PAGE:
[R-sig-ME] testing for overdispersion in the mixed effects logistic regression

Ben Bolker bbolker at gmail.com
Wed Jan 23 17:40:56 CET 2013

Antonio P. Ramos <ramos.grad.student at ...> writes:

> Hi all,
> I would like to check whether I am properly checking for overdispersion in
> a mixed effects logistic regression. Here is the code:
> m1 <- lmer(mortality.under.2 ~ maternal_age_d +B0 + B4 + V102 + BORD +
> WLTHIND5+ time +                       new_time + democracy + V106 +
>  WLTHIND5*time + WLTHIND5*new_time +      democracy*WLTHIND5 +
>              (1 |CASEID)-1,data=brazil1,family=binomial(link="logit"))
> # testing for overdispersion
> n <- length(residuals(m1)) # the number of obs
> k <- length(unique(brazil1$CASEID)) # the number of random effects
> z <- sum(residuals(m1,type=standardize)^2) # squared, standardize residuals
> cat("the overdispersion factor is",z/(n-k),"\n")
> cat("the p-value of the overdispersion test is", pchisq(z,n-k))

  If your response variable is binary (as I'm guessing it is since
you appear to have a single response and not something of the form
cbind(success,failure), but I can't be sure), then testing for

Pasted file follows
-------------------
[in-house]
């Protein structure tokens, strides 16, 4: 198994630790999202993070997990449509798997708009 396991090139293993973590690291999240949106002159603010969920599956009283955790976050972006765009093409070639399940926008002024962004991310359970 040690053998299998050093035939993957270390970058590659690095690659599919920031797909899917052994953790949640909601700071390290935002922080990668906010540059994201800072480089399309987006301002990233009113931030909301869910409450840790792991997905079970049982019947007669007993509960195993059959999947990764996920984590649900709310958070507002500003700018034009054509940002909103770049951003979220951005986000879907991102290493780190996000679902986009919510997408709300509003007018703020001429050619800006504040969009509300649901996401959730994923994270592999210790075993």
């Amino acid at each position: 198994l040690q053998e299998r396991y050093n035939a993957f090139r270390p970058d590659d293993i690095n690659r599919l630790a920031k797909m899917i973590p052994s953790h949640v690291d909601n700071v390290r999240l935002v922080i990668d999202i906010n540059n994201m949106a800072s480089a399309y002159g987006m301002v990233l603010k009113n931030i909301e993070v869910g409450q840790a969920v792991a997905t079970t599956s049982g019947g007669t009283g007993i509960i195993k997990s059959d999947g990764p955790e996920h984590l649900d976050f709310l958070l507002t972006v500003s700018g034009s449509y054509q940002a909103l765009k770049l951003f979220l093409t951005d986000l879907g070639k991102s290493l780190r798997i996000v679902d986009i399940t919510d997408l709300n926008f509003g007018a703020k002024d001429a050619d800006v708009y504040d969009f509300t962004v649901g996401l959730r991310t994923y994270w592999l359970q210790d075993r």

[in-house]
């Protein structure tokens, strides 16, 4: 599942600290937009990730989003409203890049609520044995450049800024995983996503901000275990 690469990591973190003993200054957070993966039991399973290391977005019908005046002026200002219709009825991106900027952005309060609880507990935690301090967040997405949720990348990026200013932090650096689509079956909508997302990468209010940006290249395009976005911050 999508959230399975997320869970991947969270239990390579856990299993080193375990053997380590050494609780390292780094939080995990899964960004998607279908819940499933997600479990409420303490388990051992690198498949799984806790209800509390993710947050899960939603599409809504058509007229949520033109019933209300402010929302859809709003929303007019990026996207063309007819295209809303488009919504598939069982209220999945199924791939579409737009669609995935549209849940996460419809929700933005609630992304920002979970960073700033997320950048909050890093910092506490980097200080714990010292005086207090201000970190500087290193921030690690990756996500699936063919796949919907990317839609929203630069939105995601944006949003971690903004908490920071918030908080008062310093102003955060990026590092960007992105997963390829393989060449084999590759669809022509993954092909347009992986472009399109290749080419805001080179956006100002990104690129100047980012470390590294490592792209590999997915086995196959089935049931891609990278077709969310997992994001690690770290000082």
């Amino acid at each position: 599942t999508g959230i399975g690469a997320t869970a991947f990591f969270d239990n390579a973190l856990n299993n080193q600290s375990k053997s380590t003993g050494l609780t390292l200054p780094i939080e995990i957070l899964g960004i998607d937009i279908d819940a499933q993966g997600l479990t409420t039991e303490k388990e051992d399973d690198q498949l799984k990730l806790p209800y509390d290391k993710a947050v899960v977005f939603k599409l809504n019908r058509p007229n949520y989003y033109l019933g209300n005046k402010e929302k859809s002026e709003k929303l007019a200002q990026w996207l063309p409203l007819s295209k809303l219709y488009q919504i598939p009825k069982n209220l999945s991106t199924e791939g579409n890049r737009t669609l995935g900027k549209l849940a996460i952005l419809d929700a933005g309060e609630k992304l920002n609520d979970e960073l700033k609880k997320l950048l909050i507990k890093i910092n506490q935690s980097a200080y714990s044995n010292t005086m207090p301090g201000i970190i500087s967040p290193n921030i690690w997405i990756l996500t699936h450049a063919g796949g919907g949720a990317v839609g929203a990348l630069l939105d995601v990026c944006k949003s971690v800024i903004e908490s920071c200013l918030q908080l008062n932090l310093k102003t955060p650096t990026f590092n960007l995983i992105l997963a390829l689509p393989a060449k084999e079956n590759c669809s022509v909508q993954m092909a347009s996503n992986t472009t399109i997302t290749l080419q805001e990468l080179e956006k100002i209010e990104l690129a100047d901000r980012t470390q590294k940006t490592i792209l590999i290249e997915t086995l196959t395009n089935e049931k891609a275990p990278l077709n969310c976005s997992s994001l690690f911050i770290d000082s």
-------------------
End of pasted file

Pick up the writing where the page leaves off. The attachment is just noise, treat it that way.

overdispersion doesn't make any sense -- any among-observation
variance is unidentifiable.

  In any case:

* type=standardize is unlikely to work, the normal expectation 
is that type should be a string (e.g. see ?residuals.lme in the nlme
package); however, the residuals method
in the stable version of lme4 doesn't even take a "type" argument

function (object, ...) 
napredict(attr(object at frame, "na.action"), object at resid)
<environment: namespace:lme4.0>

-- yes, this should be better documented!

help("residuals,mer-method") [ugh] tells you that residuals() returns
the Pearson residuals by default:

 ‘resid’: The residuals, y-mu, weighted by the ‘sqrtrWt’ slot (when
          its length is >0).

The last comments are that (1) you should be using lower.tail=FALSE
in your pchisq() call; (2) it's not clear what the "residual df" really
are for random effects models (subtracting the number of random effects
estimates is probably conservative --- but why aren't you subtracting
the fixed effect parameter df too?); (3) the Pearson residuals are
a fairly poor estimate of the scale parameter/overdispersion when the
data are far from conditionally normal (e.g. binomial or Poisson with
small numbers of counts) -- see Venables and Ripley; (4) there's more
information on all of this at http://glmm.wikidot.com/faq#overdispersion.

  Ben Bolker

 (Yes, this should be better documented!)

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